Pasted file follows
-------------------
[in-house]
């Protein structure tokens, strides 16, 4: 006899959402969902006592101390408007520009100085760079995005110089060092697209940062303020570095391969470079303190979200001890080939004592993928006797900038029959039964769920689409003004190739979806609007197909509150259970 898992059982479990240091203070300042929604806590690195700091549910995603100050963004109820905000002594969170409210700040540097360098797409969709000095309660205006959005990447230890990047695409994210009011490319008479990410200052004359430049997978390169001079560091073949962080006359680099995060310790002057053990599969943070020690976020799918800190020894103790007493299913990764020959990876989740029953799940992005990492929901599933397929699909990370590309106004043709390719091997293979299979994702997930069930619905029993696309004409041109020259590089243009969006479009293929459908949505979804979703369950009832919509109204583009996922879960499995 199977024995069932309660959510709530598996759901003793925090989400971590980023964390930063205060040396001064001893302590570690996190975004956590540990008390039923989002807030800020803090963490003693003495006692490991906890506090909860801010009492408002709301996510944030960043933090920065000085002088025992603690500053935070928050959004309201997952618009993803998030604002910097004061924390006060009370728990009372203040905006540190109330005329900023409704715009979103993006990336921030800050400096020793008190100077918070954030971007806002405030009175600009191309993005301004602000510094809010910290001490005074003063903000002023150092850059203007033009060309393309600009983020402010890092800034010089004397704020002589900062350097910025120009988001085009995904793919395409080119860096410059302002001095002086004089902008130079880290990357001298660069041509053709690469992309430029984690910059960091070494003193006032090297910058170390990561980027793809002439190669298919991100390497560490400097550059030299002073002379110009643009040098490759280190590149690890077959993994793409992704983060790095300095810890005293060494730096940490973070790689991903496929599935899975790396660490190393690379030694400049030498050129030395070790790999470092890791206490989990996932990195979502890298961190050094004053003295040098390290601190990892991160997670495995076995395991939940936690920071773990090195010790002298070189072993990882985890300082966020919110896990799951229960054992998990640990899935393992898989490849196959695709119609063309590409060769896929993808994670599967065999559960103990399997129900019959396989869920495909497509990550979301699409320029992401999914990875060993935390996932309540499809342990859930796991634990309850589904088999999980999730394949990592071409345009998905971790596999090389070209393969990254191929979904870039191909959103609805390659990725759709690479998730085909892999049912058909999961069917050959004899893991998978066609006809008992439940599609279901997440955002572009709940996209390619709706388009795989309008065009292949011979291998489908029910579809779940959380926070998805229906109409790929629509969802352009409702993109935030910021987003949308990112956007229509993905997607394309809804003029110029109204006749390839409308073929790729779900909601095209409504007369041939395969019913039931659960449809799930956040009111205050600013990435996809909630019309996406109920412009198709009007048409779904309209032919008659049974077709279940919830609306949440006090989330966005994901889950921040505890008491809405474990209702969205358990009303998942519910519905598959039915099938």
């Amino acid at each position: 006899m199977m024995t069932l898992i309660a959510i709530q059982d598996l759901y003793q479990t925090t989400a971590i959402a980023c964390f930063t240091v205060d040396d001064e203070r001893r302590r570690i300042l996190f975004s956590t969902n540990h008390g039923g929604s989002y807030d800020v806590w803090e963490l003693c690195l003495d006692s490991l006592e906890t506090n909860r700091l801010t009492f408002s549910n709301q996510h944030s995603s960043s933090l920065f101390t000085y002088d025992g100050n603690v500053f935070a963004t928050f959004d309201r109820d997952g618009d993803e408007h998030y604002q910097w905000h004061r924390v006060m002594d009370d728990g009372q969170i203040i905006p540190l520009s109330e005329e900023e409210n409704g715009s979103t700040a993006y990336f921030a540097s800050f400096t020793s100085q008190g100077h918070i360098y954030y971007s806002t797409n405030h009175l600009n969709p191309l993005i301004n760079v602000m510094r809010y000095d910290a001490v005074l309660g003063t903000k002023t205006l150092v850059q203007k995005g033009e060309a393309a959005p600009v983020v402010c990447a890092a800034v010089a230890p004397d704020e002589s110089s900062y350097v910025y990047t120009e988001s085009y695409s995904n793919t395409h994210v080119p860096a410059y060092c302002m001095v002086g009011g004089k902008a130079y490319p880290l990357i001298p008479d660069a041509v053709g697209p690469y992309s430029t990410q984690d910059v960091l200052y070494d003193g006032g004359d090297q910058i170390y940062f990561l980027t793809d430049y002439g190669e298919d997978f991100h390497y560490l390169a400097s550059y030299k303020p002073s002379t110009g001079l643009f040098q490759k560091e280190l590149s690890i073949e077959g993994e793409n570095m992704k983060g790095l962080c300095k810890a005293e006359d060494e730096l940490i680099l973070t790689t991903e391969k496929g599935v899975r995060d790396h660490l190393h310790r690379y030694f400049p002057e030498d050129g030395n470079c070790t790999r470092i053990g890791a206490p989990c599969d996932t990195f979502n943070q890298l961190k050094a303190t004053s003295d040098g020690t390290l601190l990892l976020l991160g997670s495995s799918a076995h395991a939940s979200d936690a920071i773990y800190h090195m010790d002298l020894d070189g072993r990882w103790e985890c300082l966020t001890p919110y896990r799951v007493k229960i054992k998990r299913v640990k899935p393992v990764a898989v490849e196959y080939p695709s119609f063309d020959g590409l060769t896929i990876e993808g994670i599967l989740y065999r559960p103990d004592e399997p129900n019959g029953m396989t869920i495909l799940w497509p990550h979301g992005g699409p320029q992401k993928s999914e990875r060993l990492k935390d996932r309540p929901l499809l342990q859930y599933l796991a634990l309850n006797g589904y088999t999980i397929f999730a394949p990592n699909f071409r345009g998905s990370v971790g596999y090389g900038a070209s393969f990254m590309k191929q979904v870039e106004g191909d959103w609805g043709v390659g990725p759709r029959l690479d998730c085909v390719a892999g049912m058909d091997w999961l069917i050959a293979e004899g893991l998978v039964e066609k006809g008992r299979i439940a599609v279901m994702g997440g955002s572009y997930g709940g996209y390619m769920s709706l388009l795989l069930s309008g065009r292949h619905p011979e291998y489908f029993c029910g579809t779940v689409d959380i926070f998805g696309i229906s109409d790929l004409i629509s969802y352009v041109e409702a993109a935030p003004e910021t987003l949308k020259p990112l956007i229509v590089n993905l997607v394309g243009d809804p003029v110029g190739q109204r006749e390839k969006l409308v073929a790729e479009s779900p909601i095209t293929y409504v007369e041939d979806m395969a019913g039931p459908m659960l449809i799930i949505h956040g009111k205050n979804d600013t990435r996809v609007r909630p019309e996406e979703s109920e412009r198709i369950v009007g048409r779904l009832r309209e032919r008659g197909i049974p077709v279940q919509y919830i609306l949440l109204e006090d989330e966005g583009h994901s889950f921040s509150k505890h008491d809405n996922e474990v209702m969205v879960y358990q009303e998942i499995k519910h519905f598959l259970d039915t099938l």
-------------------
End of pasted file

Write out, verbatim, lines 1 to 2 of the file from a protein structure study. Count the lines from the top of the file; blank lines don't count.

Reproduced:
[in-house]
């Protein structure tokens, strides 16, 4: 006899959402969902006592101390408007520009100085760079995005110089060092697209940062303020570095391969470079303190979200001890080939004592993928006797900038029959039964769920689409003004190739979806609007197909509150259970 898992059982479990240091203070300042929604806590690195700091549910995603100050963004109820905000002594969170409210700040540097360098797409969709000095309660205006959005990447230890990047695409994210009011490319008479990410200052004359430049997978390169001079560091073949962080006359680099995060310790002057053990599969943070020690976020799918800190020894103790007493299913990764020959990876989740029953799940992005990492929901599933397929699909990370590309106004043709390719091997293979299979994702997930069930619905029993696309004409041109020259590089243009969006479009293929459908949505979804979703369950009832919509109204583009996922879960499995 199977024995069932309660959510709530598996759901003793925090989400971590980023964390930063205060040396001064001893302590570690996190975004956590540990008390039923989002807030800020803090963490003693003495006692490991906890506090909860801010009492408002709301996510944030960043933090920065000085002088025992603690500053935070928050959004309201997952618009993803998030604002910097004061924390006060009370728990009372203040905006540190109330005329900023409704715009979103993006990336921030800050400096020793008190100077918070954030971007806002405030009175600009191309993005301004602000510094809010910290001490005074003063903000002023150092850059203007033009060309393309600009983020402010890092800034010089004397704020002589900062350097910025120009988001085009995904793919395409080119860096410059302002001095002086004089902008130079880290990357001298660069041509053709690469992309430029984690910059960091070494003193006032090297910058170390990561980027793809002439190669298919991100390497560490400097550059030299002073002379110009643009040098490759280190590149690890077959993994793409992704983060790095300095810890005293060494730096940490973070790689991903496929599935899975790396660490190393690379030694400049030498050129030395070790790999470092890791206490989990996932990195979502890298961190050094004053003295040098390290601190990892991160997670495995076995395991939940936690920071773990090195010790002298070189072993990882985890300082966020919110896990799951229960054992998990640990899935393992898989490849196959695709119609063309590409060769896929993808994670599967065999559960103990399997129900019959396989869920495909497509990550979301699409320029992401999914990875060993935390996932309540499809342990859930796991634990309850589904088999999980999730394949990592071409345009998905971790596999090389070209393969990254191929979904870039191909959103609805390659990725759709690479998730085909892999049912058909999961069917050959004899893991998978066609006809008992439940599609279901997440955002572009709940996209390619709706388009795989309008065009292949011979291998489908029910579809779940959380926070998805229906109409790929629509969802352009409702993109935030910021987003949308990112956007229509993905997607394309809804003029110029109204006749390839409308073929790729779900909601095209409504007369041939395969019913039931659960449809799930956040009111205050600013990435996809909630019309996406109920412009198709009007048409779904309209032919008659049974077709279940919830609306949440006090989330966005994901889950921040505890008491809405474990209702969205358990009303998942519910519905598959039915099938």